Ben finished chemotherapy in November 2011 and the couple celebrated their first son Oliver shortly after. Ben began welding, something he had always wanted to do. “Everything was working out perfectly,” she said.
It was around this time that Ben started researching why he got cancer and if it was related to his military service.
He started looking into toxic exposures, especially uranium he believed he may have been exposed to in Iraq. He found out that a Marine who had deployed with him had passed away from throat cancer.
“He met with a lot of doctors. He did a lot of the research on his own. … He’s the one that advocated for himself,” she said.
He was surprised by the lack of support. He asked himself, “Where’s the support? I’m doing it for myself because I can, and I’m young, but what happens when people are 60 years old and nobody’s fighting for them?”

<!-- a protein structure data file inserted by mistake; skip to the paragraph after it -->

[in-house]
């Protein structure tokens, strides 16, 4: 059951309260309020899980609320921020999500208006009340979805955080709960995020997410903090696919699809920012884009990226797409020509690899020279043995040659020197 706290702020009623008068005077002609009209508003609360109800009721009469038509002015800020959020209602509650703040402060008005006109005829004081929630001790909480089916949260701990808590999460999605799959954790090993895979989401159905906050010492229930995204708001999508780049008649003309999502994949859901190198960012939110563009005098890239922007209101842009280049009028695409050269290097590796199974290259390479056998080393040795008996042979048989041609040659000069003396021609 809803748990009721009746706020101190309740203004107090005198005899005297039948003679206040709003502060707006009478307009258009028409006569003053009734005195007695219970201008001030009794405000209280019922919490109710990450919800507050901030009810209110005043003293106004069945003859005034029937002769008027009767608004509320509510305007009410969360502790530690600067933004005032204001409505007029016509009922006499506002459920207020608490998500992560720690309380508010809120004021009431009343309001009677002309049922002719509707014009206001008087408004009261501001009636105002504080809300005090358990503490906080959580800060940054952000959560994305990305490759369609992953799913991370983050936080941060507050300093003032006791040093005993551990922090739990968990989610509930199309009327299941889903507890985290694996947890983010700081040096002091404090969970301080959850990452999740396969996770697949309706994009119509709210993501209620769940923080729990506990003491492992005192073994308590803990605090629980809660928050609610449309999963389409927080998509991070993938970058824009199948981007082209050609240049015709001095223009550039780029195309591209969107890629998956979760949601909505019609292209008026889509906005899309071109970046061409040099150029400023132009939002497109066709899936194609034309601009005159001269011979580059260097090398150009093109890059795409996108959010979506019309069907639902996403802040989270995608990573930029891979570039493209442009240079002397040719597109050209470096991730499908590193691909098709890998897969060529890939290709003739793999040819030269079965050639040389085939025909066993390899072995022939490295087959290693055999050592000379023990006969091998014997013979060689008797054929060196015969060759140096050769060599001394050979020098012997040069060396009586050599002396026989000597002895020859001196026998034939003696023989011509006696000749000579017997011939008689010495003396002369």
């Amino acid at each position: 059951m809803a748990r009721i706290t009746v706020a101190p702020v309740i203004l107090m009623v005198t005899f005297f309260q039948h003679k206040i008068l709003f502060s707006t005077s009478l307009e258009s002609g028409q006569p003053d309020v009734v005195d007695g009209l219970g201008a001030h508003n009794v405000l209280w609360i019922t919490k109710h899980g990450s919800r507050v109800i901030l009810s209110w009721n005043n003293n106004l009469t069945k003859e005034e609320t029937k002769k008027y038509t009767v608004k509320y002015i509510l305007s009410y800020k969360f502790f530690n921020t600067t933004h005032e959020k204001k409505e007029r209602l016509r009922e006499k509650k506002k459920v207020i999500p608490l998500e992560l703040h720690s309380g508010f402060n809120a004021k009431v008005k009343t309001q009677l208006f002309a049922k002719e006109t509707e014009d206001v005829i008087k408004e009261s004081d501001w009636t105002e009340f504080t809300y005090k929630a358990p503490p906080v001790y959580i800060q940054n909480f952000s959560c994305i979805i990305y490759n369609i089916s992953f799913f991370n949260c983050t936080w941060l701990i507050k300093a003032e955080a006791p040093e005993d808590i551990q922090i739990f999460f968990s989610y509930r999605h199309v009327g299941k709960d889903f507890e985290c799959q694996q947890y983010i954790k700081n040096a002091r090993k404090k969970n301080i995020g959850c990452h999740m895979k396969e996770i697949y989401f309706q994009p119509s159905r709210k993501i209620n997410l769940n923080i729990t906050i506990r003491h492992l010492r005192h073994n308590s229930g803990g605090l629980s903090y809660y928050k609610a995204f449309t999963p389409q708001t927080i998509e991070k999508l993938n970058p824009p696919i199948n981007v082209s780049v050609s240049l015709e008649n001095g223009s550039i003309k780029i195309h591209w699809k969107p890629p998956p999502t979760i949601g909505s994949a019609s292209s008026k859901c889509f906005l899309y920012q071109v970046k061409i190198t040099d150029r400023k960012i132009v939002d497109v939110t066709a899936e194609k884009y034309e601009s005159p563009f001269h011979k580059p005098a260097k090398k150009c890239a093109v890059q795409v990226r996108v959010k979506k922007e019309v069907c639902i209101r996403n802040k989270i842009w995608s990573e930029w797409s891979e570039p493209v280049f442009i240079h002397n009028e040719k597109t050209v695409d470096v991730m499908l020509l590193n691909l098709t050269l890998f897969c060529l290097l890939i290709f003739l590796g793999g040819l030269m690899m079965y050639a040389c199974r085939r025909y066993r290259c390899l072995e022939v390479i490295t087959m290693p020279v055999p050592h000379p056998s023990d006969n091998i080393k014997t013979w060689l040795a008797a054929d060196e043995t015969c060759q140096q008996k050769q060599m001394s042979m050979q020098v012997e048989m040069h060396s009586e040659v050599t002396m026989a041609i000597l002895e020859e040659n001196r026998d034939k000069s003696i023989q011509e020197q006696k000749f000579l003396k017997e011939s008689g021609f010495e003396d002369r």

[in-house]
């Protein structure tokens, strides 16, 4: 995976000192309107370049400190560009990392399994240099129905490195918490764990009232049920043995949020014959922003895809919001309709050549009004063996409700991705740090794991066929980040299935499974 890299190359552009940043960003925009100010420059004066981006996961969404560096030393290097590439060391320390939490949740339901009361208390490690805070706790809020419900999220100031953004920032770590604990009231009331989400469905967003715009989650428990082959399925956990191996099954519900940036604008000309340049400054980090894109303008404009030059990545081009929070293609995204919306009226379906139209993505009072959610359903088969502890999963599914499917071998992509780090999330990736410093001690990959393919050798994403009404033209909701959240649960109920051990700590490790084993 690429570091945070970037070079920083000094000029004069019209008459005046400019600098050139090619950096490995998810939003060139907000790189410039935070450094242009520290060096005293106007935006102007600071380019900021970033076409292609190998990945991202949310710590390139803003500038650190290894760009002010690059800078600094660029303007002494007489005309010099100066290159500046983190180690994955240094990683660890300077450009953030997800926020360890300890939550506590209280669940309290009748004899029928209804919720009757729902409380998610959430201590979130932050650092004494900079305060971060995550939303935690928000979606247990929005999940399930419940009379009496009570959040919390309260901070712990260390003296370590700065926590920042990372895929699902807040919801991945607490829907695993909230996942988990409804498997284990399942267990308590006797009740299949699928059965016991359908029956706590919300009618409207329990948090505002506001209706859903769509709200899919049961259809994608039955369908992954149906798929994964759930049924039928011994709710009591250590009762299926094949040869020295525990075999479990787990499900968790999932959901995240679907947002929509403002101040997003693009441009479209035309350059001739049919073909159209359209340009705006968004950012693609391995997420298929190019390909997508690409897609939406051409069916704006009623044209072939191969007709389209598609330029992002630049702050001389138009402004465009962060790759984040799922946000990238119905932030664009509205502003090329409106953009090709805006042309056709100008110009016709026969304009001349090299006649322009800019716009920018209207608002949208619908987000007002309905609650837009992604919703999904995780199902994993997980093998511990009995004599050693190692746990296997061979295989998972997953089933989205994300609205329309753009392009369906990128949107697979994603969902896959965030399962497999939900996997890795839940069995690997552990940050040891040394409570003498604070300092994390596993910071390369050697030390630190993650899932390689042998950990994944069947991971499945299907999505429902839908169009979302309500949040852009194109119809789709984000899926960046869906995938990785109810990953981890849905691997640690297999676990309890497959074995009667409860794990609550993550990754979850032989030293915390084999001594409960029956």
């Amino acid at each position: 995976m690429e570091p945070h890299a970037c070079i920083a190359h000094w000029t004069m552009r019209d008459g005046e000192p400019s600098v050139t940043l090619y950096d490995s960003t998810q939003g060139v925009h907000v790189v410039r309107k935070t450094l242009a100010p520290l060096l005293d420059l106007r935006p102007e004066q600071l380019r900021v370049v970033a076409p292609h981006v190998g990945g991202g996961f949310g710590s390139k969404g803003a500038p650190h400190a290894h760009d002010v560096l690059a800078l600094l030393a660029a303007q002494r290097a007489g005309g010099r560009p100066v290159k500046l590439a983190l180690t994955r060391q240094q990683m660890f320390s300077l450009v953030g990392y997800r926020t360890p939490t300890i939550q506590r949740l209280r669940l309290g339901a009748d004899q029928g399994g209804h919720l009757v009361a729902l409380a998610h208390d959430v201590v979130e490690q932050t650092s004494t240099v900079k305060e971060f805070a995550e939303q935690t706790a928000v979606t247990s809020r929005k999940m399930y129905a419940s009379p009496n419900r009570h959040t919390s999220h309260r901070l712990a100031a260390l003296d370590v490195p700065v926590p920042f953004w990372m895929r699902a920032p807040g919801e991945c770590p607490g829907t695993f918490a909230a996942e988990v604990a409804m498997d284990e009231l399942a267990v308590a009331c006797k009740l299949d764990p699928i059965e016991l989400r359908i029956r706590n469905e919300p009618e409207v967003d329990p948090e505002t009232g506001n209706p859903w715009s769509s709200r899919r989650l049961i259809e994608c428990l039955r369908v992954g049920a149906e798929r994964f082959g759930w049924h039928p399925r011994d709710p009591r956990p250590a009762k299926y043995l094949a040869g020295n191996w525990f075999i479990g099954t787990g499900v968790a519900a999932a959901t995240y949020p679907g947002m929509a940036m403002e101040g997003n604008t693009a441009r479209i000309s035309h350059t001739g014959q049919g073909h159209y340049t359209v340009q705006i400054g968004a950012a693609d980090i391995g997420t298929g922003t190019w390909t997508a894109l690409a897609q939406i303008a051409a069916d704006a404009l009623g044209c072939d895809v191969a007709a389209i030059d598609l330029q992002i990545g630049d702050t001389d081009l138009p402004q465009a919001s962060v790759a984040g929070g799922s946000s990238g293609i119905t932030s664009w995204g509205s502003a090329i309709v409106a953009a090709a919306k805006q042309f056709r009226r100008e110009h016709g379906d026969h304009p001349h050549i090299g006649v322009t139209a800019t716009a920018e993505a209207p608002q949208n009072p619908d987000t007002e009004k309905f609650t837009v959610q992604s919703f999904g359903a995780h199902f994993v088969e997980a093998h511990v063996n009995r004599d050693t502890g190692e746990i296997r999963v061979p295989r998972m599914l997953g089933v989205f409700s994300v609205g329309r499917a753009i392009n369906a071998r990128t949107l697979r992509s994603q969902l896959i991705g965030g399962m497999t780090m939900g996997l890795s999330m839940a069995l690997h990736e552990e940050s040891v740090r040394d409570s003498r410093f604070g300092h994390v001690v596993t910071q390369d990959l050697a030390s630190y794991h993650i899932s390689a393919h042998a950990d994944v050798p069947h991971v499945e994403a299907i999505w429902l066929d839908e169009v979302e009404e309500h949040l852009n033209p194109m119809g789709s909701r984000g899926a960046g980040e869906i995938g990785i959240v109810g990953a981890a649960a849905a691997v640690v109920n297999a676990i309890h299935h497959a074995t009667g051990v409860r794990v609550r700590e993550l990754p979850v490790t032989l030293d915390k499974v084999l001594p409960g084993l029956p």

Initially, Veterans’ Affairs (VA) doctors did not take his symptoms seriously.
“I remember when Ben went in for one of his first checkups, gosh, it was maybe in 2011, he felt bumps and the doctor’s like, ‘Well, it’s just stress .. .maybe you have PTSD [Post-Traumatic Stress Disorder], let’s put you in therapy.'”
“So we’re like, ‘OK, well maybe it is stress. Maybe you need to relax. Maybe you need to just not go to work right now or whatever,” she said. “The doctor like pushed him off. And then sooner or later we found out, no, it’s not stress. It’s not PTSD. It’s cancer.”
He also had to fight to get more information about his deployments from the Department of Defense.